(Bloomberg) — Facing another push from day traders targeting the most-shorted stocks such as AMC Entertainment Holdings Inc., hedge funds aren’t backing down this time.
Professional speculators, who were forced to retreat in late January amid a similar assault, are instead boosting their bearish wagers. Their short positions against single shares climbed for a ninth straight week, reaching an almost one-year high relative to the overall equity holdings, according to prime-broker data compiled by Goldman Sachs Group Inc.
The dynamic contrasts with four months ago, when a rally in meme stocks like GameStop Corp. compelled hedge funds to quickly slash their short exposure to the lowest in five years. Goldman Sachs attributes the opposite reaction to the fact that the current carnage has yet to cause widespread pain for the industry.
Consider a basket of the 50 most-shorted stocks tracked by Goldman. While AMC has quadrupled this quarter in a blow to short sellers, roughly half of the basket’s members are down. The group is up 2.4% in the span, trailing an advance of 6% for the S&P 500. That means gains for any trade that’s short individual companies and long the broader market.
“This confirms that managers have felt more comfortable utilizing single names to express directional views or adjust exposures, as highly shorted stocks and high retail sentiment names broadly underperformed in the past two months,” analysts at Goldman’s prime-broker unit wrote in a note to clients. Despite a sharp rally in stocks favored by retail money, “shorts on the group only saw modest net covering,” they said.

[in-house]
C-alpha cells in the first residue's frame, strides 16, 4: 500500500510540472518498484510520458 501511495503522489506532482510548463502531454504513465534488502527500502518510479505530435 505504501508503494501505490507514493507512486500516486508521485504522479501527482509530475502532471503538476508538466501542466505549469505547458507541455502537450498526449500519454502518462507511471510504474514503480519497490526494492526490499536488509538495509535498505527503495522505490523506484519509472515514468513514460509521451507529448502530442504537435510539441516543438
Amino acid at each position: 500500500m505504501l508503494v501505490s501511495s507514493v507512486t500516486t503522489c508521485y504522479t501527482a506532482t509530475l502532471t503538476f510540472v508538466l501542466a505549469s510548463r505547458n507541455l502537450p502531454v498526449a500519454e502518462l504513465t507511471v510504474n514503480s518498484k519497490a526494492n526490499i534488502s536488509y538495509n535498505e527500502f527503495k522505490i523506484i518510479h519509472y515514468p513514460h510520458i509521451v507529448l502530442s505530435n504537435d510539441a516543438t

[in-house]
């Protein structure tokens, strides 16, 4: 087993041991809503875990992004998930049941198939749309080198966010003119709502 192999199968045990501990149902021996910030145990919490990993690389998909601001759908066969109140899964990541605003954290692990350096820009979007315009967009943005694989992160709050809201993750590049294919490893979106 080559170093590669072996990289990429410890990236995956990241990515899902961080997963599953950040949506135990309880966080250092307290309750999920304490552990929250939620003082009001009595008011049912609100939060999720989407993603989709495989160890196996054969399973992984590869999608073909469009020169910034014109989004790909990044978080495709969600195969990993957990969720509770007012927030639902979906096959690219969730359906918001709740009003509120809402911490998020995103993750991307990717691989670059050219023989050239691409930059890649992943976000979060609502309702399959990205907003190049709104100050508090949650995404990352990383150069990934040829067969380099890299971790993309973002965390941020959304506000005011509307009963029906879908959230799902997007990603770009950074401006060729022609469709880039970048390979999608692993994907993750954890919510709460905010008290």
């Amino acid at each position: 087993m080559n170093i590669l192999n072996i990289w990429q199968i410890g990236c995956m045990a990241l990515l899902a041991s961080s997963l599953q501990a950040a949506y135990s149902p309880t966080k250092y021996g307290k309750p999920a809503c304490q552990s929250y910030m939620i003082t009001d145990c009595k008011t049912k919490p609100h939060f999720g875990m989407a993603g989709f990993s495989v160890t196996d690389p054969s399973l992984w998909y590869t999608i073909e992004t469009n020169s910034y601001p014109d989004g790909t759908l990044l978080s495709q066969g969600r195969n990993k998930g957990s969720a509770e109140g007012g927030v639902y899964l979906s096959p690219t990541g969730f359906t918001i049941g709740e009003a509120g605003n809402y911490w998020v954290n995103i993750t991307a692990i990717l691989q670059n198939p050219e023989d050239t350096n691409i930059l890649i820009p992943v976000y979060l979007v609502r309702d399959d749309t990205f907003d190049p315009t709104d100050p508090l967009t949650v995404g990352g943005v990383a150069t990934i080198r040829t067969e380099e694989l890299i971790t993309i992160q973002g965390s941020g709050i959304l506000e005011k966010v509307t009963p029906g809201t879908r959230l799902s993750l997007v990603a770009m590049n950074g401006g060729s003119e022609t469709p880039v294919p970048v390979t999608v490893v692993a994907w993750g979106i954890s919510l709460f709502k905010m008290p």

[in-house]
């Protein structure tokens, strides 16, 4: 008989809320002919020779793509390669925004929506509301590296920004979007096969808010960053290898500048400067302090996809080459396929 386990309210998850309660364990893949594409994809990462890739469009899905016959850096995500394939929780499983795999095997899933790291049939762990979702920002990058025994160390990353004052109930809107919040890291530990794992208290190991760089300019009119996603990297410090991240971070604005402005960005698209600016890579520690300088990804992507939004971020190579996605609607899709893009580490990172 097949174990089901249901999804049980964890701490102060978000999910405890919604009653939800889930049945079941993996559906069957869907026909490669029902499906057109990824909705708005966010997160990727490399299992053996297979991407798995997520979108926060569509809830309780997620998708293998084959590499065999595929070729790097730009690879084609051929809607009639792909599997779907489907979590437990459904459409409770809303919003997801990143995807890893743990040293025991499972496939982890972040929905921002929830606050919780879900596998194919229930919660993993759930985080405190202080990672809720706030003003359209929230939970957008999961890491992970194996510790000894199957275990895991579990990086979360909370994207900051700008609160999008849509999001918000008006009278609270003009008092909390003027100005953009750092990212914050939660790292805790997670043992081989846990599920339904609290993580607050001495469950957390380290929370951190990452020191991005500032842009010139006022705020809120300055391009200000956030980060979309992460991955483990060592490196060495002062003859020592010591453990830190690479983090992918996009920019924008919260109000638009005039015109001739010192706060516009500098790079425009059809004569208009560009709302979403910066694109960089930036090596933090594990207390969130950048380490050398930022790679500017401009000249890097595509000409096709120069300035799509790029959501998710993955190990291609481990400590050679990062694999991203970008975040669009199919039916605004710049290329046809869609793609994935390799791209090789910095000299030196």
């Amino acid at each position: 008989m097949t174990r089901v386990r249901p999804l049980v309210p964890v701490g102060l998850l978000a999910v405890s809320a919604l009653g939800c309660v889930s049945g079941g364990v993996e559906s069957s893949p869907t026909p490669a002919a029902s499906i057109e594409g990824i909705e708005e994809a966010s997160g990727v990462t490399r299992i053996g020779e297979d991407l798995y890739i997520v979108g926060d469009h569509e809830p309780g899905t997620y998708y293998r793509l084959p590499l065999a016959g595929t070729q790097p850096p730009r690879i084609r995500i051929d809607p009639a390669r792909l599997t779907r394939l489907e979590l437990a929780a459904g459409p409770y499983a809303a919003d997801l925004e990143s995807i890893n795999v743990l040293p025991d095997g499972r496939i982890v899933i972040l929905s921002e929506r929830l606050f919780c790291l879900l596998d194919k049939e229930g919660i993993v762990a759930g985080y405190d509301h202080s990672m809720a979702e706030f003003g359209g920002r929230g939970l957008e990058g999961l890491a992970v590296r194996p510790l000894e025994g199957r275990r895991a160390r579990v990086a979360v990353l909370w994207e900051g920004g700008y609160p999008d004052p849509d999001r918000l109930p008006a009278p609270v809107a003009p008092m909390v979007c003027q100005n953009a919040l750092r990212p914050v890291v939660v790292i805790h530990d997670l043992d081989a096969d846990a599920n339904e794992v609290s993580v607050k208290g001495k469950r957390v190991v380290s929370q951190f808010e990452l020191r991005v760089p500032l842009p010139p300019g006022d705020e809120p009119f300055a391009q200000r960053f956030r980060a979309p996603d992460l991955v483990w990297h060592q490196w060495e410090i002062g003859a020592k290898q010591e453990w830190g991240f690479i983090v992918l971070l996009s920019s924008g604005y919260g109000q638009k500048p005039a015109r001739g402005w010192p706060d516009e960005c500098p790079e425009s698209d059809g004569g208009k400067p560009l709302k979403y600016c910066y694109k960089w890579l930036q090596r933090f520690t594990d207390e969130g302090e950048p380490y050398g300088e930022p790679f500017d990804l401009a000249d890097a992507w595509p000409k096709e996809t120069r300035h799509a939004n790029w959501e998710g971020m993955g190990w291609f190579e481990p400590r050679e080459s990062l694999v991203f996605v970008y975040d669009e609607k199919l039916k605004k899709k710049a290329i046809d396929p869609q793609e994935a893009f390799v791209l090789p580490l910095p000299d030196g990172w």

AMC bears reloaded amid last week’s rally. Their short sales have increased to 20% of the total stock outstanding from 17.1% in the middle of last month, according to IHS Markit data.
Short sellers have been raising their bearish wagers as some bets, like those against technology companies, paid off. A Goldman basket of the most-shorted tech stocks has tumbled almost 30% from its February peak.
After notching a record high in early May, the S&P 500 has struggled to make any headways as investors contemplate the growth potential against stretched valuations. Money has shifted among stocks, creating violent price swings in pockets of the market.
“You might have the S&P trading sideways over the next month or two, but you have individual names going all over the place,” said Shawn Snyder, head of investment strategy at Citi Personal Wealth Management. “That’s an opportunity for them to make large profits.”
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